The magnets in Knox County include elementary schools Beaumont, Green , and Sarah Moore Greene, as well as Vine Middle Magnet Performing Arts and Sciences Academy and Austin-East Performing Arts and Sciences Magnet High School. Though viewed as successful on some levels, the program has come under fire in some quarters, especially after an evaluation by a division of the University of Tennessee College of Education found it lacking in several respects.

Among other things, the evaluation concluded that the program has failed to sufficiently raise student achievement in certain academic areas, lacks a coherent long-term vision, and has not evolved adequately since its inception in '93. By way of example, Kincannon notes that the introduction of computers into classrooms at the Sarah Moore Green Magnet Technology Academy was unique in the early 1990s, but that other schools have long ago caught up with and even surpassed such innovations.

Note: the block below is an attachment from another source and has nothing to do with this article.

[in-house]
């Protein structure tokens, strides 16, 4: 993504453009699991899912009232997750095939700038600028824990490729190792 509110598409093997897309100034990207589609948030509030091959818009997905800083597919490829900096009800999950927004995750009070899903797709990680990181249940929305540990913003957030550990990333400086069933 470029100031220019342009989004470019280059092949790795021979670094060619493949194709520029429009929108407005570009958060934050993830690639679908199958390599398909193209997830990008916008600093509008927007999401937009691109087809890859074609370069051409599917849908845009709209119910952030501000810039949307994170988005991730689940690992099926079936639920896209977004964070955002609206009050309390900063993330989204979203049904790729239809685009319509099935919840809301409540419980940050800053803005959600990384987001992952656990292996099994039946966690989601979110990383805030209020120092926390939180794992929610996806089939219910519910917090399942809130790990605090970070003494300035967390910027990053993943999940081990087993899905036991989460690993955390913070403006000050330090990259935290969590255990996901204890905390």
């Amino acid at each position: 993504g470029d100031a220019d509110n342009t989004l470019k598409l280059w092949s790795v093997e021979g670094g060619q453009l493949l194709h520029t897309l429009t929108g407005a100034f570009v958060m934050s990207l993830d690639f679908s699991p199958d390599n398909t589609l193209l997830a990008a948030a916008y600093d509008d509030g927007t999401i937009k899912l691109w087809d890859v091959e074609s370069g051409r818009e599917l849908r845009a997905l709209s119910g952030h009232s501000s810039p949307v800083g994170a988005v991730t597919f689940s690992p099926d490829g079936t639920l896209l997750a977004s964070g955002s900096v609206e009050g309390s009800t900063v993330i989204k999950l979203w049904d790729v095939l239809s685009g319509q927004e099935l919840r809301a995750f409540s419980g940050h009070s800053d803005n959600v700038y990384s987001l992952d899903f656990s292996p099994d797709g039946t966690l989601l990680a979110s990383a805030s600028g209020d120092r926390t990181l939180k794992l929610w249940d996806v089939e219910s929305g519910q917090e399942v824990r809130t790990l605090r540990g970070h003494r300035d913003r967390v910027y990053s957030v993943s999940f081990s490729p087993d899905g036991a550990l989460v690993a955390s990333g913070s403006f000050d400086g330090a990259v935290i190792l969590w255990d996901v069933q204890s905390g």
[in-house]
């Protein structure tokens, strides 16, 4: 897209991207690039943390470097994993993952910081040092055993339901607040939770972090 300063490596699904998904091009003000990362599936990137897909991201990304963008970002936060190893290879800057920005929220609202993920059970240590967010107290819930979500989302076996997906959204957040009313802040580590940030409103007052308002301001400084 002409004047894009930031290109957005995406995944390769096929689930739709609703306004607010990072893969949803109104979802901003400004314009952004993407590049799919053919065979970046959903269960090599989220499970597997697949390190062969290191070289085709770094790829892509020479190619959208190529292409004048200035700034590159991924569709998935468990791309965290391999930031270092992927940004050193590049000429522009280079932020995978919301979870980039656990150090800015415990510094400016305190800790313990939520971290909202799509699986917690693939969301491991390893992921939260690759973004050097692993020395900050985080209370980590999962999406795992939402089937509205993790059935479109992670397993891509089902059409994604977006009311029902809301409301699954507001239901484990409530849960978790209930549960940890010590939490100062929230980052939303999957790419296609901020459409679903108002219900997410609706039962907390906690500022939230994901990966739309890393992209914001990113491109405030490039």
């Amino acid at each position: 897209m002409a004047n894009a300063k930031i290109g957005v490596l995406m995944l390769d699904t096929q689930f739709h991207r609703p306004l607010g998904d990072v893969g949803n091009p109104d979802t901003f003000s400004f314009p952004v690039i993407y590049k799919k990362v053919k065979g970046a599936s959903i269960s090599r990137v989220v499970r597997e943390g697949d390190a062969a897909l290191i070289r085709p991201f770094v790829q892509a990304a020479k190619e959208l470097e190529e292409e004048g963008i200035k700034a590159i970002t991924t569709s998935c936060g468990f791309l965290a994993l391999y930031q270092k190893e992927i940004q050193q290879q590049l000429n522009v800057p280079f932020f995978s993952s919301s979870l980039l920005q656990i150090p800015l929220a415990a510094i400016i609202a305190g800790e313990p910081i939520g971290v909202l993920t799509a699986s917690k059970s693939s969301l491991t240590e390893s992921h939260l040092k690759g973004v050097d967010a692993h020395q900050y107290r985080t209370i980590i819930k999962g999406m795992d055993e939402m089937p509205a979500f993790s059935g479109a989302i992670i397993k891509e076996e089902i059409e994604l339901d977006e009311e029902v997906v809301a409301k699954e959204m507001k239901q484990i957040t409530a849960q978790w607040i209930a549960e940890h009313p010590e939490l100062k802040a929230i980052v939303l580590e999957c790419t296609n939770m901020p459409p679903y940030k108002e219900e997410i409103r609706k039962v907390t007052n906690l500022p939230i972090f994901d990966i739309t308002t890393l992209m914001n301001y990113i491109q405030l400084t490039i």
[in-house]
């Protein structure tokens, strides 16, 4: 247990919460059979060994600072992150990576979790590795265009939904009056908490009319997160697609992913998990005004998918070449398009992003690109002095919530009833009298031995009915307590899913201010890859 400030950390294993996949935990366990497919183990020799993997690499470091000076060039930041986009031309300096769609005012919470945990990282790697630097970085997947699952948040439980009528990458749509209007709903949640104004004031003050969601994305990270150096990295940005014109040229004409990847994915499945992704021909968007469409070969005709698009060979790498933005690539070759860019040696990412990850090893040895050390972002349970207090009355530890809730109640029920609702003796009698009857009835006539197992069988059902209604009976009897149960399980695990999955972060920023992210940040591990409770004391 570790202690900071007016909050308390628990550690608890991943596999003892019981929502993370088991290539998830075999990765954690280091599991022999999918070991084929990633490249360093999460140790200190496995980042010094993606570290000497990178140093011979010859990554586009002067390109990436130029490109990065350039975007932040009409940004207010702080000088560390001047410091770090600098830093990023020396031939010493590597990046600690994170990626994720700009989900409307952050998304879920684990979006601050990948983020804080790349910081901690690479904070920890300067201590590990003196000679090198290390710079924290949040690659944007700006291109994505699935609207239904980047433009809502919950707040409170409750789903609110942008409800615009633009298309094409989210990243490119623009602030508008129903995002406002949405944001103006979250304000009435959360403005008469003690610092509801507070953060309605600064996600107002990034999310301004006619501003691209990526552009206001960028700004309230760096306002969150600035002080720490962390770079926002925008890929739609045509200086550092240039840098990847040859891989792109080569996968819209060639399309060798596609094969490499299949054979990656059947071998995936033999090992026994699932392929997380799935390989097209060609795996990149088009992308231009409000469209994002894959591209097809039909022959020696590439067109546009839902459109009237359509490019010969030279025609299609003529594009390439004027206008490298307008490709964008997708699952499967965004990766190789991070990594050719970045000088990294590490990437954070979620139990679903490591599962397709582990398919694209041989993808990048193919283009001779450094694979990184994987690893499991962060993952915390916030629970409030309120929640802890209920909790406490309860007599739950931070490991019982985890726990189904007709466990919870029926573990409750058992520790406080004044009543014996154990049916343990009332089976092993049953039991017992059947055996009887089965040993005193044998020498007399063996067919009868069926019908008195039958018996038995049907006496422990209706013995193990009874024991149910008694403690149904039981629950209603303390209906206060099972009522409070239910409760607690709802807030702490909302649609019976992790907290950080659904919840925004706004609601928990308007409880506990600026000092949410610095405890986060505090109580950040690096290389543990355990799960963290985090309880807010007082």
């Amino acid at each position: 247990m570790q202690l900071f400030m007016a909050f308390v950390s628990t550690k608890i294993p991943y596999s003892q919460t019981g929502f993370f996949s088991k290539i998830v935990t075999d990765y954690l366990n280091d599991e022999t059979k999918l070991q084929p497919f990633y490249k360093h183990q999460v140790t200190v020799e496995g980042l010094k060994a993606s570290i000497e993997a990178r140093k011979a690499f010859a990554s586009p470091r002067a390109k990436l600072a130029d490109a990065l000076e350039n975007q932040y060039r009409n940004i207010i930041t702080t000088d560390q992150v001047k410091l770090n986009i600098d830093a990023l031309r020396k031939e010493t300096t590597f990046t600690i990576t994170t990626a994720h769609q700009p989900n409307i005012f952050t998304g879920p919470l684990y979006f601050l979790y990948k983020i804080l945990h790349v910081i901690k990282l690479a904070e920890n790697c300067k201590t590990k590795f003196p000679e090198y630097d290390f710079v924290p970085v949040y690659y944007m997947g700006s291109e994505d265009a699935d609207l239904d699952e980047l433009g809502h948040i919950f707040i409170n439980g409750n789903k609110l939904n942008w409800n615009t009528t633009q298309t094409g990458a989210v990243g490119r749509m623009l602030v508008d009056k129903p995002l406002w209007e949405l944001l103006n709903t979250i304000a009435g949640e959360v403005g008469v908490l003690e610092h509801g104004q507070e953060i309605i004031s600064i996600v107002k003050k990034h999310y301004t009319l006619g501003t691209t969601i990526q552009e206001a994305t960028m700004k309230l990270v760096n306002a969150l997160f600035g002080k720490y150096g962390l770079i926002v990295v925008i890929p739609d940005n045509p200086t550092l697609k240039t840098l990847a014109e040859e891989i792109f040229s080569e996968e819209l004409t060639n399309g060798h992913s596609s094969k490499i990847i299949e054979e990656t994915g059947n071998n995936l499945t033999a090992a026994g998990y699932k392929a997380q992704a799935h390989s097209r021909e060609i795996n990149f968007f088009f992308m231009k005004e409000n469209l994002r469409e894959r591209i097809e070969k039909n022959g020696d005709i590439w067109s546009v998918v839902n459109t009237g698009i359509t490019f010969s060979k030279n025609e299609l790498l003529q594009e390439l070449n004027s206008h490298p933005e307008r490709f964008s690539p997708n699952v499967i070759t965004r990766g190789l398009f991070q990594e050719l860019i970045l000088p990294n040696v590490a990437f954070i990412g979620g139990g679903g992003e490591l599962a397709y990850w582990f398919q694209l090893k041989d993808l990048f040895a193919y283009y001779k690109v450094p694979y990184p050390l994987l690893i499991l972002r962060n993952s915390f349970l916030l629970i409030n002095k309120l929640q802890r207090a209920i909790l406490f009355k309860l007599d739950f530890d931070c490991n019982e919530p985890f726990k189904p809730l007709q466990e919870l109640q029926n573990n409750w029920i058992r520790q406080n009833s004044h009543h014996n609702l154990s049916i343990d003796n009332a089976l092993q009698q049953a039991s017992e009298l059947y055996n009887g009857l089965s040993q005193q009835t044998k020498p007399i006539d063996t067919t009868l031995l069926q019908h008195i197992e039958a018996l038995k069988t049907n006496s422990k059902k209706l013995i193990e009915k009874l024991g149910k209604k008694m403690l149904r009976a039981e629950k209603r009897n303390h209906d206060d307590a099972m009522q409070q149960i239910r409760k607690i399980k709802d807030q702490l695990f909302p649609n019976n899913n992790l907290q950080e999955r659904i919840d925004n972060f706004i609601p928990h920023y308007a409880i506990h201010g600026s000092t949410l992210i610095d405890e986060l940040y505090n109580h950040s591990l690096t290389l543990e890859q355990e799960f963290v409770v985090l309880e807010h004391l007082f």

But school officials recognized some of these issues, says magnet schools supervisor Sandy Roach, and began implementing changes even before the Magnet Task Force made its recommendations earlier this year.

â“Administrators had already begun looking at extending the magnet programs to all the students in those schools,â” says Roach, noting the magnets were originally conceived as schools-within-schools, creating disparities. â“They're looking now at extending new benefits to whole schools, not just the magnet portions. So when Green gets allocated for more time in the magnet science labs, now all of the Green students can take advantage of that, not just the magnet kids.â”

In retrospect, Kincannon says the magnet schools' plan for achieving better racial balances â“never worked out perfectly. The kids didn't always apply for the magnet schools in the patterns and ratios they were â‘supposed to.'â”

Kincannon says she's optimistic that the school system will eventually be able to shore up the perceived shortcomings in the magnet program. Optimistic, but not necessarily patient.

â“I see a greater commitment now in the school system to support the magnet schools, and I'm optimistic about the changes I see happening. But when I got to the Task Force meetings, I wasn't always optimistic about the pace of progress.

â“I think that as the conversation of ways we need to change becomes more concrete, our tasks will become easier. I'm a big believer in what the magnet schools represent. I think they can become the pinnacle of what Knox County Schools have to offer. But we're not there yet.â” â" Mike Gibson